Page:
One of the worst disincentives to investments is the high cost of power. We’ll have to find a solution in the long run.

I’d like to look for long-term, quality jobs. In tourism for example, you need quality jobs because you have to train workers for a very long time. In medical tourism, we need skilled workers, too. Health care, the HMOs, because of universal participative health care, you get good jobs there. Interview by TJ Burgonio

 

Eddie Villanueva
Bangon Pilipinas

SINCE WE’LL GO ALL OUT IN modernizing agriculture and enhancing the tourism industry, we will generate jobs because we need to construct much-needed infrastructure.

Then we will put up a national cooperative bank to give farmers and ordinary Filipinos like jeepney drivers and tricycle drivers soft loans without collateral.

We’ll encourage entrepreneurs for small- and medium-scale enterprises. They will go through a crash entrepreneurial program which will be offered nationwide by the Technical Education and Skills Development Authority (Tesda). We’ll overhaul Tesda so it can offer entrepreneurial courses. We’ll provide start-up capital through soft loans from cooperatives.

We will encourage the export of labor temporarily, as long as we have not accelerated the economic revolution program. Our embassies and consulates will be overhauled. Their No. 1 priority is to protect and promote the welfare of our OFWs and work to upgrade their contracts. Our embassies and consulates will serve as refugee centers. And they will also aim to create tourism opportunities and seek legitimate investors.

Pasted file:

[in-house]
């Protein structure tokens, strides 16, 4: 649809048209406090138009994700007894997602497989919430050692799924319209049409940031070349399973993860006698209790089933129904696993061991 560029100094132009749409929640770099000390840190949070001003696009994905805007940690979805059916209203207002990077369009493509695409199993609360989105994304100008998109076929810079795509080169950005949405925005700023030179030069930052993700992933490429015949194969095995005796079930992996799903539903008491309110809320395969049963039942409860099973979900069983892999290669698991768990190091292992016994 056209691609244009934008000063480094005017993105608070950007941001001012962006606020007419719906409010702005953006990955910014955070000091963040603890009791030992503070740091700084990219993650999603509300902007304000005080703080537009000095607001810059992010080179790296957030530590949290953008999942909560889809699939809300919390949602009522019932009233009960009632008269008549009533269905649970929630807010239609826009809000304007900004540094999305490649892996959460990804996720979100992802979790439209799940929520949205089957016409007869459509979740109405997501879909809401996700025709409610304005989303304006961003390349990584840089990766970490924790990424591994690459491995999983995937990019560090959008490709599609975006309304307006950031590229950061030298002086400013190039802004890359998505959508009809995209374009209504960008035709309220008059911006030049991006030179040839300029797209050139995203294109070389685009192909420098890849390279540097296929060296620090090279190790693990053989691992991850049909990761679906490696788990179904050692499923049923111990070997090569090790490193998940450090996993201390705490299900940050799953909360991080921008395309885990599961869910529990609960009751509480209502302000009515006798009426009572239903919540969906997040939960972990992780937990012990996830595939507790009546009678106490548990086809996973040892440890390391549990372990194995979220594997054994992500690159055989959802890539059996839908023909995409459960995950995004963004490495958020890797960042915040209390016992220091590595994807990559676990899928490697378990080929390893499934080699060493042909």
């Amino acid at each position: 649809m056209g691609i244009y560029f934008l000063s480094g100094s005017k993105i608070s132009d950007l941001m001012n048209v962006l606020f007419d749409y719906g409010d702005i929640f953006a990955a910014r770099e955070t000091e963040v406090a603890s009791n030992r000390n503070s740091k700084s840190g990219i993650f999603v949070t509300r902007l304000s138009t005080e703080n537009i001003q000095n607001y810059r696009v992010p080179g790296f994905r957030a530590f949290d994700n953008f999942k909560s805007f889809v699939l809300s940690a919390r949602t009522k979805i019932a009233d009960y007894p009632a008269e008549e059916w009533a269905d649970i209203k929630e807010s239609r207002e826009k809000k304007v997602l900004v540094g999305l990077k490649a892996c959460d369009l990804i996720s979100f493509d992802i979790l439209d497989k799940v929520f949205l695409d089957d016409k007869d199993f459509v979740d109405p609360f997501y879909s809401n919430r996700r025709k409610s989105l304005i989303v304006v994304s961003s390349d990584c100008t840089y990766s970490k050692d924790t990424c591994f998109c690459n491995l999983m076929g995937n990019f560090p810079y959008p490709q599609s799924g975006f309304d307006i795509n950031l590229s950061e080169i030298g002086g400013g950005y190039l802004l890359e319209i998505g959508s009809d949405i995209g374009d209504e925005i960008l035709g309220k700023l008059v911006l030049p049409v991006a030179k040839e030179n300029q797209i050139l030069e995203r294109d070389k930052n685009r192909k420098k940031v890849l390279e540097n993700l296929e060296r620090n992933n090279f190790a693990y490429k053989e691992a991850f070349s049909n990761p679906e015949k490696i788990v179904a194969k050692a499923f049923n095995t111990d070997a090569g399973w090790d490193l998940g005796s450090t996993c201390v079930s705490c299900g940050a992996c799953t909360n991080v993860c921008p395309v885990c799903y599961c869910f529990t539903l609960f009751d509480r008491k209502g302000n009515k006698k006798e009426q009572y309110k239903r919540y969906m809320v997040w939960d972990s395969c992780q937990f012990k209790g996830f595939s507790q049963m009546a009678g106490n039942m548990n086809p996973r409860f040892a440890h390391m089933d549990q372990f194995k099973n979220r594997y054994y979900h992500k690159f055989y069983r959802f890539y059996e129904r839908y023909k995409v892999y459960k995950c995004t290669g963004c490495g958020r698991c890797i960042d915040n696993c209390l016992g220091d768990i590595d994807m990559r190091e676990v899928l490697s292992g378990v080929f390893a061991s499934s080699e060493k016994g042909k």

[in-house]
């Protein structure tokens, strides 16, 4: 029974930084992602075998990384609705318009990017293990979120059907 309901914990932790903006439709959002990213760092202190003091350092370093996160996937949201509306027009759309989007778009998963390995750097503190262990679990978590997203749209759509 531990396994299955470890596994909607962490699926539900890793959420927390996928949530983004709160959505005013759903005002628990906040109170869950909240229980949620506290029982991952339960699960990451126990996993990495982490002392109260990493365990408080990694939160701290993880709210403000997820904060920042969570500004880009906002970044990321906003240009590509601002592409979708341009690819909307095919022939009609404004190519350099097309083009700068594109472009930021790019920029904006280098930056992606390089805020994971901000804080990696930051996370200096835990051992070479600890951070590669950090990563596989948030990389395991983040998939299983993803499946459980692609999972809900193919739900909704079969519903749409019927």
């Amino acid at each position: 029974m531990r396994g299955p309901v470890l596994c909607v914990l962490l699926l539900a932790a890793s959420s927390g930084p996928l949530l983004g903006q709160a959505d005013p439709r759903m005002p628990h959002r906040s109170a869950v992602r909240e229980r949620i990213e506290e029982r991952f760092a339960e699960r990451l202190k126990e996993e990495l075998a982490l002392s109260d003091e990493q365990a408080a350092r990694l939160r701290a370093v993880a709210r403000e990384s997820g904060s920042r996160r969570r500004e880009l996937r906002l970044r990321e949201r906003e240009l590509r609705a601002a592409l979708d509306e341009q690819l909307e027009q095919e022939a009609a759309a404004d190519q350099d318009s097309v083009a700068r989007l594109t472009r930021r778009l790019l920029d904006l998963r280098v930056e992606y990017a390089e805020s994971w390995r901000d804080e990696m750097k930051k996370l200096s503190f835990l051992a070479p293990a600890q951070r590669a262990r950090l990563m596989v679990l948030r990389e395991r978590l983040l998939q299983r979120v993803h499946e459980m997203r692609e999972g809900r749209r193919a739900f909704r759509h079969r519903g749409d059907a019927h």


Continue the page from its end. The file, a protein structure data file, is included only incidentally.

Interview by Dona Pazzibugan

 

Manuel Villar
Nacionalista Party

RATIONALIZING INVESTMENT incentives both local and foreign to favor labor-intensive industries can be done.

There is a mismatch in the availability of skills and the actual manpower requirements of employers. It is one of the major problems in the labor sector. We need to guide the schools and the students to prioritize courses that will provide them with more chances of landing a job.

I have always maintained that entrepreneurship is a long-term solution to joblessness. A key part of my platform is entrepreneurial revolution. We need to create more job generators to counter the fast increasing number of jobseeking Filipinos.

We will focus on labor-intensive industries like tourism, business process outsourcing and the hospitality industry. These are key engines of economic growth.

The ultimate goal is to have ample job opportunities for Filipinos in the country so they do not need to go abroad just to get a job.
Interview by Michael Lim Ubac